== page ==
23 Feb Precision Healthcare
As a healthcare professional, you might agree that something has to change in our healthcare system. While we could debate public policy, insurance carriers and the law, I’ll make a case there are significant steps in technology, which could fundamentally change healthcare in the US and the rest of the world.
These days Artificial Intelligence/AI has become part of popular press articles. You might have seen the singer, Common, talking about AI on a recent Microsoft TV ad. As consumers, we experience the power of Siri, Alexa or Google to recognize speech and if you’re on Facebook, you’ve seen how well facial recognition can work. Recently an AI powered application beat a human at the game of Go, which many thought would take another ten years.
In the world of medicine we are seeing similar advances in the potential for AI to provide the precision diagnostic capability of the world’s best ophthalmologist. One of my former students, Dr. Anthony Chang, has taken his considerable knowledge and network and launched the AIMed conference series because he believes it’s time to bring the world of healthcare closer to AI, Big Data and Cloud Computing.
But anyone in the world of machine learning and AI will tell you that the more data we can learn from the greater the results will be in more accurate analytics. So where is all of this data?
Most hospitals have over 1000 machines: MRI scanners, CAT scanners, gene sequencers, drug infusion pumps, blood analyzers, etc. Unfortunately, these machines are all balkanized. Each Siemens, GE, Beckman, Abbott, Illumine, Phillips machine speaks its own language. If you’ve been in computing a long time, you’ll recognize we used to be this way. Our AS/400, Unix, Mainframe, client-server applications existed in their own world, able to only communicate with their own tribe.
In the 1990s this all began to change. The creation of the Internet based on TCP/IP changed everything because finally we could have different kinds of machines talk to each other. In the mid-1990s when the Internet had roughly 1,000,000 machines connected, companies like Netscape, eBay and Amazon were created. At 10,000 machines no one would have cared, but at 1,000,000 it mattered. Fast-forward to today with billions of machines connected, our experiences with buying books, making travel reservations or moving money is dramatically different.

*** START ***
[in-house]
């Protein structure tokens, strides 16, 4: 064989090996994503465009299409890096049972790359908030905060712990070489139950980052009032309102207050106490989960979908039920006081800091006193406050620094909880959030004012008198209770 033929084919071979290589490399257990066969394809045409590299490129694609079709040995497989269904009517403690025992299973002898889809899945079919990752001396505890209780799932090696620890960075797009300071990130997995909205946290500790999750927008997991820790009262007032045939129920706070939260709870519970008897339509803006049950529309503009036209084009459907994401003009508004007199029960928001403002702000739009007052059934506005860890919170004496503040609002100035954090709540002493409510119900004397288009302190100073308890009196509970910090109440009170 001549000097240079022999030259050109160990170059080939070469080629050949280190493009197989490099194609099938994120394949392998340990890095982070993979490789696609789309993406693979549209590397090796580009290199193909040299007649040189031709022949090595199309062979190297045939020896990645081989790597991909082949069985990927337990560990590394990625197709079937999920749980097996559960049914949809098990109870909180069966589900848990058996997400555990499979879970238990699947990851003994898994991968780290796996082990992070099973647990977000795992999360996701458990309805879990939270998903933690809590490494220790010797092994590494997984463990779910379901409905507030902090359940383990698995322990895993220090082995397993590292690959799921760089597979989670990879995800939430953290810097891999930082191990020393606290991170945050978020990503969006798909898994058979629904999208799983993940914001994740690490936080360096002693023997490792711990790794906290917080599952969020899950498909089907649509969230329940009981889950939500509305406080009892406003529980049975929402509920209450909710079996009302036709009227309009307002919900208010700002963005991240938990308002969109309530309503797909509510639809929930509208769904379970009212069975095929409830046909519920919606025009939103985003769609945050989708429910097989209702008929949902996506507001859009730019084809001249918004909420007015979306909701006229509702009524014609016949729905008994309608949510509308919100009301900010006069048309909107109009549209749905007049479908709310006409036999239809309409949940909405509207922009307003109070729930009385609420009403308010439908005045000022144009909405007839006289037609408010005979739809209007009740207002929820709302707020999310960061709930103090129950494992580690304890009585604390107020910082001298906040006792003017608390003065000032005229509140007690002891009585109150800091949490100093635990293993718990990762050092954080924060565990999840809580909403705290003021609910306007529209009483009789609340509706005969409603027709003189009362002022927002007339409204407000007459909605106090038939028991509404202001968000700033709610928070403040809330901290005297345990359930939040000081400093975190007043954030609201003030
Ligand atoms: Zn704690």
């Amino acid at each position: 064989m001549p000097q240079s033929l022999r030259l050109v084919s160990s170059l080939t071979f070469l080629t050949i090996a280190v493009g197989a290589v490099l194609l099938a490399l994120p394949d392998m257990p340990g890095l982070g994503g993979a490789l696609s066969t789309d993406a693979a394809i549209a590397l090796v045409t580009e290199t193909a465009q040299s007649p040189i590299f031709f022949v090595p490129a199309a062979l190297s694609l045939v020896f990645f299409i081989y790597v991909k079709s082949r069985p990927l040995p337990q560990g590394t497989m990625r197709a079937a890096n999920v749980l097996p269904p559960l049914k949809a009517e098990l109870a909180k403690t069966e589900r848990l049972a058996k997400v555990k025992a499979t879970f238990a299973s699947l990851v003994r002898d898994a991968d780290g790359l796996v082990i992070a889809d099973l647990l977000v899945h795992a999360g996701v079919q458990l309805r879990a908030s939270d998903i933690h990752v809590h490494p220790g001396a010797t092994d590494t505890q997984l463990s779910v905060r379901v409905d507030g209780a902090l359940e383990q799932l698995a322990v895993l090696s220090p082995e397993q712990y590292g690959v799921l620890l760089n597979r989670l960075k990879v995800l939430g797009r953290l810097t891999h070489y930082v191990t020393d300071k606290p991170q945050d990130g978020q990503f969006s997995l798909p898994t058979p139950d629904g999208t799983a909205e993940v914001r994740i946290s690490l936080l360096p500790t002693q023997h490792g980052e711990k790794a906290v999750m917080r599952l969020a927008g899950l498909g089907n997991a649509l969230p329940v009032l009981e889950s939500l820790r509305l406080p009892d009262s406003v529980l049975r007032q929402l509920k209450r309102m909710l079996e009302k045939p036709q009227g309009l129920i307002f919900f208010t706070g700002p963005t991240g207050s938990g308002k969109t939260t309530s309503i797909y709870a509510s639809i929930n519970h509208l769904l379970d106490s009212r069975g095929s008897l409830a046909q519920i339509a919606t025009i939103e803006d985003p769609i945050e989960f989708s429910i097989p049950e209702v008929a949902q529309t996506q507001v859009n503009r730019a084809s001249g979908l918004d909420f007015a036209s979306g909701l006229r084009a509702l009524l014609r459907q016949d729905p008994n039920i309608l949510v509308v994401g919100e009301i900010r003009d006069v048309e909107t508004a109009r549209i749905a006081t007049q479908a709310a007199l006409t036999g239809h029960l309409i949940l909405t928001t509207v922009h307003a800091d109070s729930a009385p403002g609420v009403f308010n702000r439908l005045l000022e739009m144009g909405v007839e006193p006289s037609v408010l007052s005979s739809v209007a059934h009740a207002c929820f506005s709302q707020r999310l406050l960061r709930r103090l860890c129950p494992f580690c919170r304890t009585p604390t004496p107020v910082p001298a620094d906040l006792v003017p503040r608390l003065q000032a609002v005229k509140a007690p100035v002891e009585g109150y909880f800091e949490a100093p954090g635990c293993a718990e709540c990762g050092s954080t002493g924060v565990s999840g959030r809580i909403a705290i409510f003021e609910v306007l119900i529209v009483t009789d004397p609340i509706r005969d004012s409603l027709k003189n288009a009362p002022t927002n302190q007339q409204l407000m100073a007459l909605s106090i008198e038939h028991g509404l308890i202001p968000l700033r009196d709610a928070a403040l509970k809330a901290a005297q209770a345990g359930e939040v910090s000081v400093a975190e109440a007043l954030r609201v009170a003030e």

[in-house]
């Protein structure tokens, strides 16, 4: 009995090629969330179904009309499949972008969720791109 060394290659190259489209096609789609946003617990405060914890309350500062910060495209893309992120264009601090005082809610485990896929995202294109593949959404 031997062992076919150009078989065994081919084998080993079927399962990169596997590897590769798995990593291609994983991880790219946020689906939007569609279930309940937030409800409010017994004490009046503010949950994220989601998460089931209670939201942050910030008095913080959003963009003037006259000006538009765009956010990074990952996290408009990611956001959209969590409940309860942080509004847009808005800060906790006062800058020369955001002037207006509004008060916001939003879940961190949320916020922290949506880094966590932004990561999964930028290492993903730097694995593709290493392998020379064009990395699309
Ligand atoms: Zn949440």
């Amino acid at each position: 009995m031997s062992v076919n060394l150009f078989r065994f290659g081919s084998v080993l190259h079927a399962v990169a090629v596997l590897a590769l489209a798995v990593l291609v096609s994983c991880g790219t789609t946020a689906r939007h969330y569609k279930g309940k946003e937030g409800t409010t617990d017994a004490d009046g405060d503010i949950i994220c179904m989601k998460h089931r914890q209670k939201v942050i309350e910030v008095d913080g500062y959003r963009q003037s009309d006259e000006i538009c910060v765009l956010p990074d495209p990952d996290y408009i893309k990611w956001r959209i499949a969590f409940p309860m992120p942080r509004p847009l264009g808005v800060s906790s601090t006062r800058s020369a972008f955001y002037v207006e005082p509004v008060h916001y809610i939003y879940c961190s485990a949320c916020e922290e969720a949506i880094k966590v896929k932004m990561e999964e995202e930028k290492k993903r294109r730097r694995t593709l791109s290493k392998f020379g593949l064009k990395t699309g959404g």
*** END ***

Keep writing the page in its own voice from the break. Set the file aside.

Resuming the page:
Now consider the small world of pediatric hospitals. There are today about 500 pediatric hospitals around the world and on average there are 1,000 machines in each hospital. What if we could connect them all? Maybe like the consumer Internet with 500,000 machines connected healthcare could become dramatically different. Sadly, most of the attention today is on EMR/HER applications, where doctors spend their evenings and weekends typing data into these ancient pre-Internet applications. But the massive amounts of data, which will power AI applications is not there. The data is in the machines: the blood analyzers, gene sequencers, CAT scanners, and ultrasounds. Maybe if we could just start by connecting the machines in all the pediatric hospitals we could make a difference in the lives of the 2.2B children in the world.
Former President of Oracle On Demand, Timothy Chou launched the first course at Stanford University on Cloud Computing where he has continued to lecture for the past 25 years. Recently he became the Chairman of the Alchemist Accelerator focusing on industrial IoT and has invested in a select group of young companies all focused in cloud computing, blockchain, machine learning and artificial intelligence. Tim has delivered keynote speeches on all six continents and recently launched another book, Precision: Principals, Practices and Solutions for the Internet of Things. The prime minister of Vietnam has called the book a “roadmap for the future of the economy.”